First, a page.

London, Mar 5 (ANI): Robots may soon replace army medics on the battlefield, say researchers.
Scientists hope to replace Mobile Army Surgical Hospital with "Trauma Pod" including robot surgeons and nurses, in the next 10 years.
The three-armed surgical robot, being developed by Pentagon's Defence Advanced Research Projects Agency (Darpa) is currently under trials.
It is assisted by 12 other robotic systems, including a voice-activated "Hot Lips", the nickname given to chief nurse Major Margaret Houlihan in 70s hit TV series M*A*S*H.
Its single arm passes instruments to the robot surgeon and disposes of used equipment.
A third "circulating nurse" robot gives out right tools, while the Pod's bed monitors vital signs and administers fluids and oxygen.
The purpose of the Trauma Pod is to provide a quick "temporary fix" to wounded soldiers before being taken to the hospital.
"The system will focus on damage control surgery, the minimum necessary to stabilise someone. It could provide airway control, relieve immediate life-threatening injuries such as a collapsed lung, or stop bleeding temporarily," the Telegraph quoted Pablo Garcia, from project leaders SRI International, based in Menlo Park, California, US as telling New Scientist magazine.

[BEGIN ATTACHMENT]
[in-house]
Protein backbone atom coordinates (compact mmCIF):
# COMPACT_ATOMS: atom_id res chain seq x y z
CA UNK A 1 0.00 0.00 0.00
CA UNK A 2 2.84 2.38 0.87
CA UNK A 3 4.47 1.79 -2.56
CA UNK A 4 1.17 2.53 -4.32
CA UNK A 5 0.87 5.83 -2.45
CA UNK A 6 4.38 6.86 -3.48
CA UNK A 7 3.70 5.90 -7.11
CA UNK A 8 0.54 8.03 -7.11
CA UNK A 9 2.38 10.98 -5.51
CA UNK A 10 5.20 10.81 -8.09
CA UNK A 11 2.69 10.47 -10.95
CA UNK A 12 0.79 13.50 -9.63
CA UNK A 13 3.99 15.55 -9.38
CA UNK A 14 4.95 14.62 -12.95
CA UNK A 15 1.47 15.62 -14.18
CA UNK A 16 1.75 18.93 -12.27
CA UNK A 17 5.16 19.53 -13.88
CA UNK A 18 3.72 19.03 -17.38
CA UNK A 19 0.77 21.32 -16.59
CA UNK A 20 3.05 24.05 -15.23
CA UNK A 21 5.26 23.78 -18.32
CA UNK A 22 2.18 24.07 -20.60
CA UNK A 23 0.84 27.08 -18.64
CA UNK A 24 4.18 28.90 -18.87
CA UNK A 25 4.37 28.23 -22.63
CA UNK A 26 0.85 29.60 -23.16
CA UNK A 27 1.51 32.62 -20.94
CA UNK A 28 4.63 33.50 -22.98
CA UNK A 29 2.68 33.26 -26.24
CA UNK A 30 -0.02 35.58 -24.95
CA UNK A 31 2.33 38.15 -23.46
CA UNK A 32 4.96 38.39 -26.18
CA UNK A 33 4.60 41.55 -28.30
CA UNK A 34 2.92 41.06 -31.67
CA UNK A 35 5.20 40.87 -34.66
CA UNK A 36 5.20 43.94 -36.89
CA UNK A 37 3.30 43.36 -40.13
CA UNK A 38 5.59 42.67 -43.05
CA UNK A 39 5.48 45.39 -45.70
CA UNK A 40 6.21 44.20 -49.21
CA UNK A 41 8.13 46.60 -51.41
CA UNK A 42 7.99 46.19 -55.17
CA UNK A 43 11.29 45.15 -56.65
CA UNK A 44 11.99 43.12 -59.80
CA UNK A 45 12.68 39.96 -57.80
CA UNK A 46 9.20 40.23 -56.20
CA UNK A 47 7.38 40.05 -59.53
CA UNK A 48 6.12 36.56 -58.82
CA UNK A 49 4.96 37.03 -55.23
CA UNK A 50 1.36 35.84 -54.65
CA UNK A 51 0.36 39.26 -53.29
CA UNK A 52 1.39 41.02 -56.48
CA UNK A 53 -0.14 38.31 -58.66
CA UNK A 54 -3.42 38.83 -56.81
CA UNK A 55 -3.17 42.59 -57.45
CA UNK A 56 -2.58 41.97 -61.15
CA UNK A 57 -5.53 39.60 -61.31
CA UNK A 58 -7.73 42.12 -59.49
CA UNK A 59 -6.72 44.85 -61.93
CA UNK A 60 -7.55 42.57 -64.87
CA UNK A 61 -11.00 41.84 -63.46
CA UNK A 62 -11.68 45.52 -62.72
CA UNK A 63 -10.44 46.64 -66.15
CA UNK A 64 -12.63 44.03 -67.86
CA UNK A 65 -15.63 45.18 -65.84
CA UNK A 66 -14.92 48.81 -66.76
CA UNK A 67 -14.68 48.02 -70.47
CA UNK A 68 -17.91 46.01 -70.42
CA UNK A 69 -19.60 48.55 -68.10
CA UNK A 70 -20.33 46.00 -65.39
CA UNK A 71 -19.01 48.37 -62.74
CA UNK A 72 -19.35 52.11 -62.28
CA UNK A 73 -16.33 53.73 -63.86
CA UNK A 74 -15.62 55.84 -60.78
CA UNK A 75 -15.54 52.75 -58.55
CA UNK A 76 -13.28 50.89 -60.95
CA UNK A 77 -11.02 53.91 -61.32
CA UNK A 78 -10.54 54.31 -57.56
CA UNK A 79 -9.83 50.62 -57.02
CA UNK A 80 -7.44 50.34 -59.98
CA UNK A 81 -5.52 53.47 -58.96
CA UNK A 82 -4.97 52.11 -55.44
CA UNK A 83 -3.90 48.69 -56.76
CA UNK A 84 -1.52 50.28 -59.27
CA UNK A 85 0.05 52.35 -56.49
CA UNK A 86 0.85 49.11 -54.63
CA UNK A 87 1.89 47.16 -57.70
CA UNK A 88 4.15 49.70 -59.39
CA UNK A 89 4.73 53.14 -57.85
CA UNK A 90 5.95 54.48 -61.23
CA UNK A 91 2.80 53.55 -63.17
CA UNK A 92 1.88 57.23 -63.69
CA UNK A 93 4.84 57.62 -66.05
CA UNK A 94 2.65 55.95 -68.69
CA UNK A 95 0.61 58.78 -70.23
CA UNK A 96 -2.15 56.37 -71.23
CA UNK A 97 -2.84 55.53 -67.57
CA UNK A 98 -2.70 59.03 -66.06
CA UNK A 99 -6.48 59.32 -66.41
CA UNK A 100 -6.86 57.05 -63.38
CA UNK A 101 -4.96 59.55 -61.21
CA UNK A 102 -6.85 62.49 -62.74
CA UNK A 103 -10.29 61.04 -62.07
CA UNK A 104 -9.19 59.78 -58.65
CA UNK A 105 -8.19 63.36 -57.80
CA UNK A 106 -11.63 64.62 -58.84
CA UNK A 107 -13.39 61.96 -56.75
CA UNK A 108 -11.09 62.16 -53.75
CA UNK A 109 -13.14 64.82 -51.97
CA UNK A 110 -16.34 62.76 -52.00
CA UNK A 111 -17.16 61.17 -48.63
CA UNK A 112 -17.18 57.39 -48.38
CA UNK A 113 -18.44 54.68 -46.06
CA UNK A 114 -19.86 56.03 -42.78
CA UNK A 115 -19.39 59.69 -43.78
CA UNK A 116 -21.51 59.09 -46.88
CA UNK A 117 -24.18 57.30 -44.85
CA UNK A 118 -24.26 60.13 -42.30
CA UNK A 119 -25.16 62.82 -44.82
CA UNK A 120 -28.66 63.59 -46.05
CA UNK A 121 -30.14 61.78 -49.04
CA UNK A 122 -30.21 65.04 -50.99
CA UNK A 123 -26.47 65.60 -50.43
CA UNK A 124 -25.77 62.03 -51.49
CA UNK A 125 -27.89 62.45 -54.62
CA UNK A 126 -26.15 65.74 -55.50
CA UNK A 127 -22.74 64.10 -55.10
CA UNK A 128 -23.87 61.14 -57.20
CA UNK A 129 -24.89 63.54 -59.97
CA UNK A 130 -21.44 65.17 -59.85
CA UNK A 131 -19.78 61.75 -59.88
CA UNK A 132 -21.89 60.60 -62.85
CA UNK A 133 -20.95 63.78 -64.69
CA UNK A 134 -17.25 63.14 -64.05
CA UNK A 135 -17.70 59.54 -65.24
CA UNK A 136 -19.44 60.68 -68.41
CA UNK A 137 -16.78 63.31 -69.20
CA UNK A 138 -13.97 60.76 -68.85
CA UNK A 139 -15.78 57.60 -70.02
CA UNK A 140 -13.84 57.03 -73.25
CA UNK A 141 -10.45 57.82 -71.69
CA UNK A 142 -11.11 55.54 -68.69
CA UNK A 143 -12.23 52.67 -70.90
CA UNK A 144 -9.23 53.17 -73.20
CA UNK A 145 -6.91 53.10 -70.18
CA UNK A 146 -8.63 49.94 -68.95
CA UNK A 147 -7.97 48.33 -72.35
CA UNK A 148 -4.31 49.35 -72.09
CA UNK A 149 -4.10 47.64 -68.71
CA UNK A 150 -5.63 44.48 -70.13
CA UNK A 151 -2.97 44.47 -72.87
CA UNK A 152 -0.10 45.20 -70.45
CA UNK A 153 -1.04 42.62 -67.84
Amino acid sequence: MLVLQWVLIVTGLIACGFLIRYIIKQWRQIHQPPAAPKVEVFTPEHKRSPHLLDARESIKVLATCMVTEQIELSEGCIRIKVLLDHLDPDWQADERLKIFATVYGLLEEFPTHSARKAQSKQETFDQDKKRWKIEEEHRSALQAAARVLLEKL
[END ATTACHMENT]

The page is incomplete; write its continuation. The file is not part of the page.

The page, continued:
The surgeon robot, remote-controlled by a human from a distance away, will communicate with and instruct the other robots.
One of its three arms holds an endoscope to allow the human controller to see inside the patient, while the other two grip surgical tools.
Garcia added robot could be allowed to carry out some simple tasks without human help, such as placing stitches or tying knots.
It has successfully passed the first phase of a feasibility trial where they treated a mannequin with bullet injuries by inserting a plastic rube into a damaged blood vessel and operating to close a perforated bowel.
"Three separate robots dance over the top of the patient with their powerful arms moving very quickly, yet they don't crash and they're able to deliver very small items from one arm to another," said Brendan Visser, a surgeon at Stanford University in California who helped develop the Trauma Pod.
The team hopes to shrink the Trauma Pod and all its robots to a collapsible unit encased in a shell that can be carried on the back of a vehicle. Eventually the bed will act as an anaesthetist, using a robotic arm to insert intravenous lines and deliver drugs. (ANI)